Book Review: “Before Adam” by Jack London (1906)

“My dream life and my waking life were lives apart, with not one thing in common save myself.” (9)

Best known for his naturalistic novels White Fang and The Call of the Wild, Jack London uniquely personified the beasts in his stories and thereby bridged the mysterious evolutionary gap that distanced mankind from what he and Darwinians of his day considered our common ancestors. Perhaps no other London book captured this ideal better than Before Adam, whose very premise is that of a man who dreams the everyday life of his missing-link ancestor.

By some genetic anomaly (not reincarnation, 16), London’s protagonist relives the memories of this ancestor through a quirk of nature, a disassociation of personality not unlike the fear-of-falling which most modern humans still experience in their dreams and which can (theoretically, according to this Darwinist philosophy) be traced back to the real-life falling fears of our tree-dwelling great grandparents (14). Only for him, these dreams are far more than mere flashes. In his dreams, he is awake, but neither himself nor in his own time. In his dreams, he is a monkey-like humanoid described as Big Tooth who faces true danger, hunger, and pain while trying to survive in a wordless society amongst others who, like himself, exist in the blurred fringe between man and beast.

As a piece of fantasy literature, this tale is as gripping as it is enjoyable. It reminded me of a mixture between Michael Crichton’s Congo (for obvious reasons) and H. Rider Haggard’s She. It boasts strong characters (despite their inability to speak), heart-pounding adventure, a tinge of mystery, and even a moment or two of romance. It’s truly a return to nature, and as an experimental glance into our theoretical past, it makes for educational reading.

It must be stated, however, that as espousing to record a glimpse into our evolutionary past, this book is as godless and anti-biblical as any. It suggests that humankind is not unique, save for our supreme cruelty which has allowed us to survive as the fittest of all the primates, and not created in the image of God Himself.

For the life of me, I cannot imagine why our world would prefer to consider themselves soulless and accidental beasts rather than the special and intentional design of an all-power Creator! Of the two theories, one results from an naturally-impossible and tremendously-inexplicable accident (the Big Bang) and the other by the simple fiat of a supernatural God (biblical Creation). Both require faith, yet only one has even a remote possibility of being true!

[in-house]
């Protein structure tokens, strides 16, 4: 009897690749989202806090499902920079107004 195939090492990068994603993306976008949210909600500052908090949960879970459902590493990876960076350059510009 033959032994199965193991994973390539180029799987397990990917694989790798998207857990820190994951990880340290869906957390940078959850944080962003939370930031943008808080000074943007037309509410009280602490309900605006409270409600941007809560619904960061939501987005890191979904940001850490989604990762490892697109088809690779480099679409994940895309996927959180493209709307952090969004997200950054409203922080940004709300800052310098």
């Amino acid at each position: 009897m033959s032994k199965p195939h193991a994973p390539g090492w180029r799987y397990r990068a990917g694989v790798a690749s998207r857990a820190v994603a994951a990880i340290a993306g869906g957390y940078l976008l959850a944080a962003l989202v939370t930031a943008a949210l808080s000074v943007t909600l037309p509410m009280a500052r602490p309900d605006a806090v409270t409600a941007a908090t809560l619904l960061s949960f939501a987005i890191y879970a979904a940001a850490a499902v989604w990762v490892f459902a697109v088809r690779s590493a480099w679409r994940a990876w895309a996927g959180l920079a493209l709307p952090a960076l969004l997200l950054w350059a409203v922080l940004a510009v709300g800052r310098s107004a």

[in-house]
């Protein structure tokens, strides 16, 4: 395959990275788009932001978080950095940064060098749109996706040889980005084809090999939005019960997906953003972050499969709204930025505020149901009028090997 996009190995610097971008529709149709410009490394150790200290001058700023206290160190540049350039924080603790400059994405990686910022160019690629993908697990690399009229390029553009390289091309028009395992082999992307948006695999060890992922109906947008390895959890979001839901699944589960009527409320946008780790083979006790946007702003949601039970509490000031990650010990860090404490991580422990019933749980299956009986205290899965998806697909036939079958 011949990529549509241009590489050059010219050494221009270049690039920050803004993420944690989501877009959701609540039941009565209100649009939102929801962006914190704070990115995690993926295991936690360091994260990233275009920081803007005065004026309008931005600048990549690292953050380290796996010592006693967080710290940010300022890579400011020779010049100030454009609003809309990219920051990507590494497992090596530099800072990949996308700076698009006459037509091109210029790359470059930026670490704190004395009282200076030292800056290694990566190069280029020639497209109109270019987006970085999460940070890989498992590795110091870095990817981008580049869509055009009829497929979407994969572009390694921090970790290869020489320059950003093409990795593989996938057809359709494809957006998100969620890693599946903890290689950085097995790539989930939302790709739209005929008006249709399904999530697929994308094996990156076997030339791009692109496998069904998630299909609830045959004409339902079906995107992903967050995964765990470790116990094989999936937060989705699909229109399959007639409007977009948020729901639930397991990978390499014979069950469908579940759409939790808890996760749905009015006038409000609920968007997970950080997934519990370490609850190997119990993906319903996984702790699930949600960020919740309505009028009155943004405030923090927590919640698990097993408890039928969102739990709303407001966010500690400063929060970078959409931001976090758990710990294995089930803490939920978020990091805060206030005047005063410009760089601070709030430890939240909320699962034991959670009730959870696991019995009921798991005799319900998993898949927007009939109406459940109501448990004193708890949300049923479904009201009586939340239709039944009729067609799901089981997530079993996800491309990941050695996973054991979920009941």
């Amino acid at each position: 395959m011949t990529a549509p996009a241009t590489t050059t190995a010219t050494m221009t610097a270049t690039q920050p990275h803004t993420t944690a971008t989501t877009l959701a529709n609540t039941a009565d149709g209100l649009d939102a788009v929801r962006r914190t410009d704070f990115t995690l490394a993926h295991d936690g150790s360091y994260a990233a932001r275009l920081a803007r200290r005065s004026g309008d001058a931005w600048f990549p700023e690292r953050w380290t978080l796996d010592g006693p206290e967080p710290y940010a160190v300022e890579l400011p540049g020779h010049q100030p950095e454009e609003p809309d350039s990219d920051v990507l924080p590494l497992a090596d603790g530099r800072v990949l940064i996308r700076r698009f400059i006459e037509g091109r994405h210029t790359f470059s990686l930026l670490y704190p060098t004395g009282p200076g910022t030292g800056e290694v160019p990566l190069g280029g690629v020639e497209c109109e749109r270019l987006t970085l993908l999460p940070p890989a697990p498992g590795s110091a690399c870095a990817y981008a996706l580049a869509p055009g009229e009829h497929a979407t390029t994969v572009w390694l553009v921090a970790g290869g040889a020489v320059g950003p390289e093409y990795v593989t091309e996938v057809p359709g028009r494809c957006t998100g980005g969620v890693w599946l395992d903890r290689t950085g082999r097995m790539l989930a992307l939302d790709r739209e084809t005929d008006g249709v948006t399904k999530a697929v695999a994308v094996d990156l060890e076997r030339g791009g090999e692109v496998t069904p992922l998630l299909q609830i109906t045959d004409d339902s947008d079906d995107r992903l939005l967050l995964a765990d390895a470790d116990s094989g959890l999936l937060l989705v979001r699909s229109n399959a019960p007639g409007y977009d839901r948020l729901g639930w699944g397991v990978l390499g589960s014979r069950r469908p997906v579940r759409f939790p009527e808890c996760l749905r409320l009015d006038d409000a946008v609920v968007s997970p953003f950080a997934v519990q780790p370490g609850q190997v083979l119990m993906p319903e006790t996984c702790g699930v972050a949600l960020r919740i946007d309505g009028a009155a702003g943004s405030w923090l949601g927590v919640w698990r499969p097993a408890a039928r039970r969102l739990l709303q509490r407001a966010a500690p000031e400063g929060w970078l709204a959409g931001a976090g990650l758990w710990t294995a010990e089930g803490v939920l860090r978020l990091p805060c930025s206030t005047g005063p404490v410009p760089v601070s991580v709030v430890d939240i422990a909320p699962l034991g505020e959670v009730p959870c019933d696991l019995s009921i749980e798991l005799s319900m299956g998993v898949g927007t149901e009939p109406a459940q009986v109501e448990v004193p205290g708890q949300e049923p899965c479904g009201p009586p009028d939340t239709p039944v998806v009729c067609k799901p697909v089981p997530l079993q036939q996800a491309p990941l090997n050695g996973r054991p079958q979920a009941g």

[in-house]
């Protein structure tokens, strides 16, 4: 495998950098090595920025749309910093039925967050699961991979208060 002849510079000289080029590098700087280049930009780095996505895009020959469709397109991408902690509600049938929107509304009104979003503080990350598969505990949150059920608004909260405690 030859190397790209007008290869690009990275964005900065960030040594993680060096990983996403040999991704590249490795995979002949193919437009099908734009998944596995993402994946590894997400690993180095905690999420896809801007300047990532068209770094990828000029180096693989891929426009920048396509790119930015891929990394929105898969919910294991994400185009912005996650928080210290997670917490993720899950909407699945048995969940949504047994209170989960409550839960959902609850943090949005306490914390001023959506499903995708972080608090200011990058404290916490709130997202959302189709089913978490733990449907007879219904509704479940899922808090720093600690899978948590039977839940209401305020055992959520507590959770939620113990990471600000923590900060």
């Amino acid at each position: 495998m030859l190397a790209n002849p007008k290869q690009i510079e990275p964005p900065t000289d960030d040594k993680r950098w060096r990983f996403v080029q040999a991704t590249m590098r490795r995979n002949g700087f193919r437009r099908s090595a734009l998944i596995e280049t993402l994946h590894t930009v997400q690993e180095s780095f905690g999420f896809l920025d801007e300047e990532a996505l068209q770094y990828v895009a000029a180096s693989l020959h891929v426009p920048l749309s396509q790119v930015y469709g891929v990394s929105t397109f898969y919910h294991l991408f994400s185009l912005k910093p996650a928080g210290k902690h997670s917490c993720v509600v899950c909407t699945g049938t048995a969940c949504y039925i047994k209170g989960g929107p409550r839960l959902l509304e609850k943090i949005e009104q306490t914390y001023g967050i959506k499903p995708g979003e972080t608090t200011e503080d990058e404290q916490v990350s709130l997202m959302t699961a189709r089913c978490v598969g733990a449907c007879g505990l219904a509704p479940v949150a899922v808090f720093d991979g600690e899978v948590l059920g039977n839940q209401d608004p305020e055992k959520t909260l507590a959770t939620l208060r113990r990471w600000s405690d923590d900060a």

If God exists, He exists above nature and therefore need never have not existed: every question of origin, existence, and destiny thus has an answer. But if God does not exist, there are no answers to those questions of origin, existence, and destiny, and we remain soulless, accidental, and hopeless creatures. Life is meaningless: go rape, plunder, and murder to your hearts content!

But thanks be to God our Creator, He does exist! We are made in His image. We are unique and special and held to a higher standard than every other living creature. London is correct about the cruelty of mankind, a flaw resulting from our sin nature which has separated us from our Creator. But in His love, God sent His own unflawed Son to live our human life, to die by our own cruel hands for the sins that enslave us, and yet also to rise again from the dead in order to defeat both sin and death in our place. Thanks be to God who has called us from this sin-sick kingdom of godless philosophies and hopeless ideals to His glorious Kingdom of Light and Truth!

The question for you, Reader, is this: will you respond to that call by confessing your sins before God and accepting the death and resurrection of Jesus Christ for yourself? Or are you instead satisfied with the belief that you are just a soulless animal destined for non-existence after seventy-odd years of survival?

©2016 E.T.

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One Response to Book Review: “Before Adam” by Jack London (1906)

  1. Pingback: Book Review: “The Nine Billion Names of God” by Arthur C. Clarke. (1966) | Elliot's Blog

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